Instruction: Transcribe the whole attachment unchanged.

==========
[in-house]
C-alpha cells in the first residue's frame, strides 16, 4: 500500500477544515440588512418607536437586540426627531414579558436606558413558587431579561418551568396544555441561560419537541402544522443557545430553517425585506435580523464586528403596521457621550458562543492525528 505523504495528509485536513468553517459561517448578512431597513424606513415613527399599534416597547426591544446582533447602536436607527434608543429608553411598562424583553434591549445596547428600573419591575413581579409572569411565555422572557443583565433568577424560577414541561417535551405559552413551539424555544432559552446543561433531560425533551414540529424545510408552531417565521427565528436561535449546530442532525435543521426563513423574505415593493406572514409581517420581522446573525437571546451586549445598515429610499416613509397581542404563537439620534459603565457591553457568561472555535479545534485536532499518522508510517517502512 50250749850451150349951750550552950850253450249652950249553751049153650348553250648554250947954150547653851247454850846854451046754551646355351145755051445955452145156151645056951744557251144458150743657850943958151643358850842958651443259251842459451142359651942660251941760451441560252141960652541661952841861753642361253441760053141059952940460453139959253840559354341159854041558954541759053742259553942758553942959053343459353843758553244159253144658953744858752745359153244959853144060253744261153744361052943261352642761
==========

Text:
[in-house]
C-alpha cells in the first residue's frame, strides 16, 4: 500500500477544515440588512418607536437586540426627531414579558436606558413558587431579561418551568396544555441561560419537541402544522443557545430553517425585506435580523464586528403596521457621550458562543492525528 505523504495528509485536513468553517459561517448578512431597513424606513415613527399599534416597547426591544446582533447602536436607527434608543429608553411598562424583553434591549445596547428600573419591575413581579409572569411565555422572557443583565433568577424560577414541561417535551405559552413551539424555544432559552446543561433531560425533551414540529424545510408552531417565521427565528436561535449546530442532525435543521426563513423574505415593493406572514409581517420581522446573525437571546451586549445598515429610499416613509397581542404563537439620534459603565457591553457568561472555535479545534485536532499518522508510517517502512 50250749850451150349951750550552950850253450249652950249553751049153650348553250648554250947954150547653851247454850846854451046754551646355351145755051445955452145156151645056951744557251144458150743657850943958151643358850842958651443259251842459451142359651942660251941760451441560252141960652541661952841861753642361253441760053141059952940460453139959253840559354341159854041558954541759053742259553942758553942959053343459353843758553244159253144658953744858752745359153244959853144060253744261153744361052943261352642761